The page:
How do you celebrate a University?

By doing what an academic community does best: posing questions and looking for answers. In an outpouring of symposia, books, films, and interactive Web features, Columbia continues to observe its 250th anniversary with events that spark informed debate.

So when the University hosts a four-part series of discussions of noteworthy turning points in Columbia’s own past, to whom do we turn? To leading historians on the Columbia and Barnard faculty who can guide conversation about subjects they know best. To invited respondents and audience members. And to visitors to the C250 Web site, who can carry on the discourse long after the close of each evening in Low Library.

In this spring’s history series Columbia 250 Co-chair Kenneth T. Jackson, editor of The Encyclopedia of New York City and now completing a term as president of the New-York Historical Society, considers the University’s relationship to New York City in the period between the Civil War and the Progressive Era. Rosalind Rosenberg, who has long devoted herself to historical study of gender at the University, hosts the session on Columbia’s shift from an institution of Episcopalian social elites to a more inclusive one. Provost Alan Brinkley, Columbia’s chief academic officer, discusses the University’s place in the 1950s at the peak of American intellectual inquiry. And Robert McCaughey, who specializes in the history of academic institutions, examines the events of 1968 and its implications for students going forward.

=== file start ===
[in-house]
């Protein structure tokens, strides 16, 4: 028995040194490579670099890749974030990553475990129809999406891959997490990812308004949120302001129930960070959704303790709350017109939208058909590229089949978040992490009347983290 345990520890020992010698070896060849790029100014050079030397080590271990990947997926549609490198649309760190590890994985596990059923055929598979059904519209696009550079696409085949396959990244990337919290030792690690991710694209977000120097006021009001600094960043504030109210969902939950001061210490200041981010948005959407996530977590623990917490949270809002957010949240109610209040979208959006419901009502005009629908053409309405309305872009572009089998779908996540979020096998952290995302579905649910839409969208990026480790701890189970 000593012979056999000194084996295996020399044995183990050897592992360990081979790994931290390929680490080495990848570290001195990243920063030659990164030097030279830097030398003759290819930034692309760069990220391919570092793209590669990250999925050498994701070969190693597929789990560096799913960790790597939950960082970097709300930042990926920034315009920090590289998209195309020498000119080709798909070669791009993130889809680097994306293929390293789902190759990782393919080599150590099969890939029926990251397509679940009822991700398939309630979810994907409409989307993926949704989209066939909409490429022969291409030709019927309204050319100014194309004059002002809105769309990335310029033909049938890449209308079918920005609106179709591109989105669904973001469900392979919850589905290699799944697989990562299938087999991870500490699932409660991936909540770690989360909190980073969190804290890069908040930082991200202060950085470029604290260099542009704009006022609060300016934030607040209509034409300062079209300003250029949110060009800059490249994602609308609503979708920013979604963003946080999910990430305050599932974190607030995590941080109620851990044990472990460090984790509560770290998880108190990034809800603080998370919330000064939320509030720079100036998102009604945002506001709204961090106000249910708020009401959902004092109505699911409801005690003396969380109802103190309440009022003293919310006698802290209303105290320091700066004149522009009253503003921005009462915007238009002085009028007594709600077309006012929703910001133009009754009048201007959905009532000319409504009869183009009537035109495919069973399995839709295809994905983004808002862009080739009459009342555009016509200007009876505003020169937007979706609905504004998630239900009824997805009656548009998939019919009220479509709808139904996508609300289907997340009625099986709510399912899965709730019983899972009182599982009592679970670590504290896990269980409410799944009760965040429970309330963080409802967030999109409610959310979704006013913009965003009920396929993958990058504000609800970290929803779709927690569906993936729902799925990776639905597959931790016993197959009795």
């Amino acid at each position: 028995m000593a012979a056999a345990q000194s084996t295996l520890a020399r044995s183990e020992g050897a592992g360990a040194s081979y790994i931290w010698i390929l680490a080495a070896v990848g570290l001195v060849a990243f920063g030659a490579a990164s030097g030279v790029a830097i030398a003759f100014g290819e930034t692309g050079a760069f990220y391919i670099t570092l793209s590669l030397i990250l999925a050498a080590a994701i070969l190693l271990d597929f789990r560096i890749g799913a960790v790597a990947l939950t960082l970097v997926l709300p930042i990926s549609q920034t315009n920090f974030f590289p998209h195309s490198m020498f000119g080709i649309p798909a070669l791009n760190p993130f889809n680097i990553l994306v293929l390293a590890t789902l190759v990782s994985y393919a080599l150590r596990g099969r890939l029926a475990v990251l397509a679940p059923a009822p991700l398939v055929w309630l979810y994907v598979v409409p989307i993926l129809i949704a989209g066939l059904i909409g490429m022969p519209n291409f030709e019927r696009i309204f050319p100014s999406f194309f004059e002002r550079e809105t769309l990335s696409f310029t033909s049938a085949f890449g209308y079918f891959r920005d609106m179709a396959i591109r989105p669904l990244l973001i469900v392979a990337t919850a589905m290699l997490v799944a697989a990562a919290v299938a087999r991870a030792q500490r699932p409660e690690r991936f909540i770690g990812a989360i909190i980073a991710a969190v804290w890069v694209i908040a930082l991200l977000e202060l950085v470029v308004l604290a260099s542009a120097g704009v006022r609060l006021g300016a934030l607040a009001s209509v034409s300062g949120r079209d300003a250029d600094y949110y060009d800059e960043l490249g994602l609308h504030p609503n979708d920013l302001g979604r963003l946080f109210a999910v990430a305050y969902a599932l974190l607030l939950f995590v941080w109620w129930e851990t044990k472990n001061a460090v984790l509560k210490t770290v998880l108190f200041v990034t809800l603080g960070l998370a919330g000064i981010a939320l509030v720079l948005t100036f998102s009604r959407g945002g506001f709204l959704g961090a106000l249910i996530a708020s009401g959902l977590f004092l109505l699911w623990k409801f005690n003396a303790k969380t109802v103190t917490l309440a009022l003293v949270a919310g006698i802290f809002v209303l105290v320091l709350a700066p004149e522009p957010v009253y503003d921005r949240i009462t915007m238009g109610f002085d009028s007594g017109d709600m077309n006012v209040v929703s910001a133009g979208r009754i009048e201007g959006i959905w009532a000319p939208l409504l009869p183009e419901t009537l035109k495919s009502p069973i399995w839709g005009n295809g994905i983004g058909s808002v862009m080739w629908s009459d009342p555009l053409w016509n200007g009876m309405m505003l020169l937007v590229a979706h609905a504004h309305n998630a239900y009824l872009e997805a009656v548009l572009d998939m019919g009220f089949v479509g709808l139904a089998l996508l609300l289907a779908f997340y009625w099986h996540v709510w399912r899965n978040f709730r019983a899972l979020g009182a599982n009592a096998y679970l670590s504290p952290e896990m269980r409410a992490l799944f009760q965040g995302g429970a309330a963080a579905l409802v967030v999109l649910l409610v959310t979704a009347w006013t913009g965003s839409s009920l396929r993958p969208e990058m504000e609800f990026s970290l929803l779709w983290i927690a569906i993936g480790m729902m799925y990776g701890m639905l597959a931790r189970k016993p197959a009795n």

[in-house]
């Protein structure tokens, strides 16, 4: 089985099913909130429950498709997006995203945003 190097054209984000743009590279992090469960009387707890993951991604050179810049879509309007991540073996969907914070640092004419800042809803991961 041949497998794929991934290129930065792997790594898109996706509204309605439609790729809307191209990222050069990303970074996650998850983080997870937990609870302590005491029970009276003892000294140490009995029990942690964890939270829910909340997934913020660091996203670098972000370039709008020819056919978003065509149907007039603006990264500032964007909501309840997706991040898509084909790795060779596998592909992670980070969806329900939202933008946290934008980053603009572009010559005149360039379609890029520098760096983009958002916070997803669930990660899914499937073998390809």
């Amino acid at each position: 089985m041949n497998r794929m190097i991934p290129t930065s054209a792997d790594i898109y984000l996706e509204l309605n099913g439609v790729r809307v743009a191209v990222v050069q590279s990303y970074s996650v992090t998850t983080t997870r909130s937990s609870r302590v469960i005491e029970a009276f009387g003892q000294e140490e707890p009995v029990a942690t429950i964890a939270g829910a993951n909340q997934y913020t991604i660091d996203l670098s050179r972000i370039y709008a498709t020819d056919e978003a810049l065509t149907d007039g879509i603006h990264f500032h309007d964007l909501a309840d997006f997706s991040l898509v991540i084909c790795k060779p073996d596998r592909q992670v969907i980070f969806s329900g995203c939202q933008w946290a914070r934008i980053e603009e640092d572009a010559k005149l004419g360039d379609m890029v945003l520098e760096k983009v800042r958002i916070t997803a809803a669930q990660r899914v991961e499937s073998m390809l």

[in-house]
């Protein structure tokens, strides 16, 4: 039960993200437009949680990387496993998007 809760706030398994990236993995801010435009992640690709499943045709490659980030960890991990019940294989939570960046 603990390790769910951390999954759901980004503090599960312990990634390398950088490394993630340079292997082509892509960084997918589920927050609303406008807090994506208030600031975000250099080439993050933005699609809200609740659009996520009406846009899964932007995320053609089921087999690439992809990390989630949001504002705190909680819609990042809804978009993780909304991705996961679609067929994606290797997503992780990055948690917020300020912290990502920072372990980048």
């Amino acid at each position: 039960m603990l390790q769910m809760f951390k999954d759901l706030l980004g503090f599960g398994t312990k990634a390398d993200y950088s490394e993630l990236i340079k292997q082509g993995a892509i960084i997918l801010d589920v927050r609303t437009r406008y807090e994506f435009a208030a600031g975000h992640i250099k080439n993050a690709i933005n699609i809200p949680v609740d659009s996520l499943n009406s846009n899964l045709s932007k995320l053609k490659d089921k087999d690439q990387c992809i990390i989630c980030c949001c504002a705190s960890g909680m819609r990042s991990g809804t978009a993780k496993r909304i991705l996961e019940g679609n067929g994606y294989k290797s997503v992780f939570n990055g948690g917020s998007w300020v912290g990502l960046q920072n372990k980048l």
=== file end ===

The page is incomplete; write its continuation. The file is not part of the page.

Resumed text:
Each session subjects key aspects of Columbia’s identity—in relation to our City, our nation, and our students—to renewed examination, kicking off discussions that will prove useful as the University faces new challenges. Whether it’s plans for the new campus in Manhattanville, persistent issues of diversity on campus, Columbia’s profile, or a host of other issues, our past experience remains a useful guide as the University launches into a new chapter in its history. We look to refine Columbia’s collective biography not just for its own sake, but because it can help us make thoughtful decisions about the pressing issues of today, on campus and in the world.

As history series moderator Robert McCaughey puts it, “If it is true that Columbia’s history is too important to be left to Columbia historians, it is no less true that Columbia historians—indeed, all Columbians—need to join in an ongoing effort of critically engaging our past. To do so can only inform our thinking, as Columbians and Americans, about our future.”

The record of these debates, featured on the C250 Web site, join such recent treatments as McCaughey’s Stand, Columbia, the new single-volume history of the University; Rosenberg’s Changing the Subject: How the Women of Columbia Shaped the Way We Think About Sex and Politics, set for publication this fall, and Pulitzer’s School: Columbia University’s School of Journalism, 1903–2003, by James Boylan ’51JRN, published by Columbia University Press in 2003.

We expect people to keep stirring the pot long after these few sessions are over. It’s all part of the effort, furthered by all who choose to participate, to get Columbia’s story right—or at least a little more right every day.

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History Series Online